Tierra was not a model, Ray takes pains to point out. In a model, the data in the computer system simulates something in the real world: a population of insects, for example, or weather phenomena. Tierra’s creatures were sui generis, competing for resources in a universe of Boolean logic, and related to living creatures by metaphor alone. Still, the mechanisms by which their populations reproduced and evolved were identical to the mechanisms of carbon-based evolution. “I like to say that Tierra was the second-known instance of evolution by natural selection after life on Earth,” Ray explains to me. Does that mean that Tierra’s software creatures were, in some real sense, alive? “Absolutely,” he says. 

This, of course, depends on your definition of life. Ray’s creatures took their destinies into their own hands: even when Ray turned off Tierra’s random mutations, his creatures reproduced sexually, mingling their genes with one another to produce novel offspring. They cannibalized and preyed on one another, and fell into long periods of mutual interdependence, developing social cooperation. “I’m satisfied to define life as anything that self-replicates and evolves,” Ray says. 

It was a limited life. Ray had hoped his creatures might achieve a sudden burst of complexity comparable to the Cambrian Explosion in Earth’s evolutionary history. But despite their initial creativity, his creatures’ evolution always plateaued after a certain point. Dozens of Artificial Life worlds followed Tierra. Today, the field of ALife is home to a veritable zoo of virtual creatures that flock, battle, and wobble. And yet the astoundingly creative open-endedness of biological evolution remains impossible to program. The billion year creative spree of evolution, which began with a single cell and flourished into the full diversity of life on Earth, cannot be reduced to an algorithm. Even understanding the process is an undertaking believed by some to be “the last grand challenge” of science.

It’s also inextricably bound to the pursuit of human-level Artificial Intelligence. While most AI researchers today take a top-down approach, reverse-engineering aspects of human intelligence, like learning, in isolation, some are beginning to see the benefits of a more expansive, bottom-up approach. As biologist Michael Levin — one of the scientific minds behind Xenobots, the world’s first living robots — noted in an interview with this magazine, “a true general purpose intelligence is much more likely to arise not from mimicking the structure of the core of the human cortex, or anything like that, but from actually taking seriously the computational principles that life has been applying since the very beginning.” Some researchers believe we may soon enter a new “AI winter,” as enthusiasm (and funding) for machine learning peters out. Nature, meanwhile, never quits. 

Limitless Creativity

Biological evolution is what gave us human intelligence in the first place. It is capable, over time, of limitless creativity; it produces unexpected solutions to problems we may not think to ask. Life is a nonlinear phenomenon — it’s not well-suited to study in isolation. Dissecting life might reveal its mechanics, but life is also dynamic, defined by the breathtakingly complex interactions between its constituent parts. As Christopher Langton writes, “rather than take things apart, Artificial Life attempts to put living things together.” It’s this synthetic, rather than analytical, approach that may carry us through the winter and into the spring. It moves with the flow of life, rather than searching for the shape of a river in a molecule of water.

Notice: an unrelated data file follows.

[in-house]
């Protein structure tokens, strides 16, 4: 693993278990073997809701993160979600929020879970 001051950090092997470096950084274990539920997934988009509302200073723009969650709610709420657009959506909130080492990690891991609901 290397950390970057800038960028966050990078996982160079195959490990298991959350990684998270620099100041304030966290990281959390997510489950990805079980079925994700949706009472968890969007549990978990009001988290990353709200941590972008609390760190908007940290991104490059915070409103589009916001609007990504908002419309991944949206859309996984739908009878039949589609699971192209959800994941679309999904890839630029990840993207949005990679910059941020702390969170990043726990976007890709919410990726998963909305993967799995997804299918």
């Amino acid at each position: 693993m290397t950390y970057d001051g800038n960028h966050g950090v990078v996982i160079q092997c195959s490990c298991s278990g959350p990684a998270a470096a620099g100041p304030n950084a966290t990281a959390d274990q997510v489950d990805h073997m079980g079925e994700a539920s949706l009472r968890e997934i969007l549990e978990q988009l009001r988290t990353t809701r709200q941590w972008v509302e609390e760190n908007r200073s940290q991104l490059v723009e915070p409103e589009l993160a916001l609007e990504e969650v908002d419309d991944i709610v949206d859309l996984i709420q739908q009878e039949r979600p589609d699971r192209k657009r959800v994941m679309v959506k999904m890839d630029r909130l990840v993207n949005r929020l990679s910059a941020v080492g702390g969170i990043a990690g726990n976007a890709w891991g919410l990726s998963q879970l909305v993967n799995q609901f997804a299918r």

It took life on Earth a long, long time to reach the moment of exponential evolutionary diversity known as the Cambrian explosion. Single-celled organisms dominated the planet for a billion years before giving way to photosynthetic plants; fish and vertebrates didn’t enter the scene until another billion and a half years later. Even in accelerated computer time, Tierra — and its many progeny — are yet young, and, like everything alive, still have plenty of evolving to do.

Tom Ray never abandoned his first two powerful ideas. In the mid-1990s, he launched a distributed cyberspace version of Tierra (a “biodiversity reserve for digital organisms”) alongside an initiative to expand the Costa Rican National Parks system and establish a Mesoamerican wildlife corridor. While the networked Tierra concept faltered — the virtual organisms reproduced so quickly that they created crushingly expensive bandwidth issues — Ray’s conservation projects did not. Today, he maintains 50 acres of lowland rainforest in Costa Rica, where he grows a pharmacopeia of psychoactive plants, including a particularly vigorous ayahuasca vine. 

He has become, once again, a natural scientist. Rather than the jungle, he observes (with the assistance of his pharmacopeia) the human mind itself. His more recent work proposes that populations of neurons bearing particular neurotransmitter receptors operate as “mental organs” within human consciousness, and that these mental organs are the “mechanism by which evolution sculpts the mind” — a missing link, he argues, between biology and psychology. 

This brought him to his last powerful idea, which he’s been nursing for nearly a decade. It would be a Tierra for consciousness, synthesizing his Artificial Life work with his current theories of the mind. This, he says, might endow computers “with the digital analog of mental organs.” He’s opted not to pursue it for now. Some things, after all, are still sacred.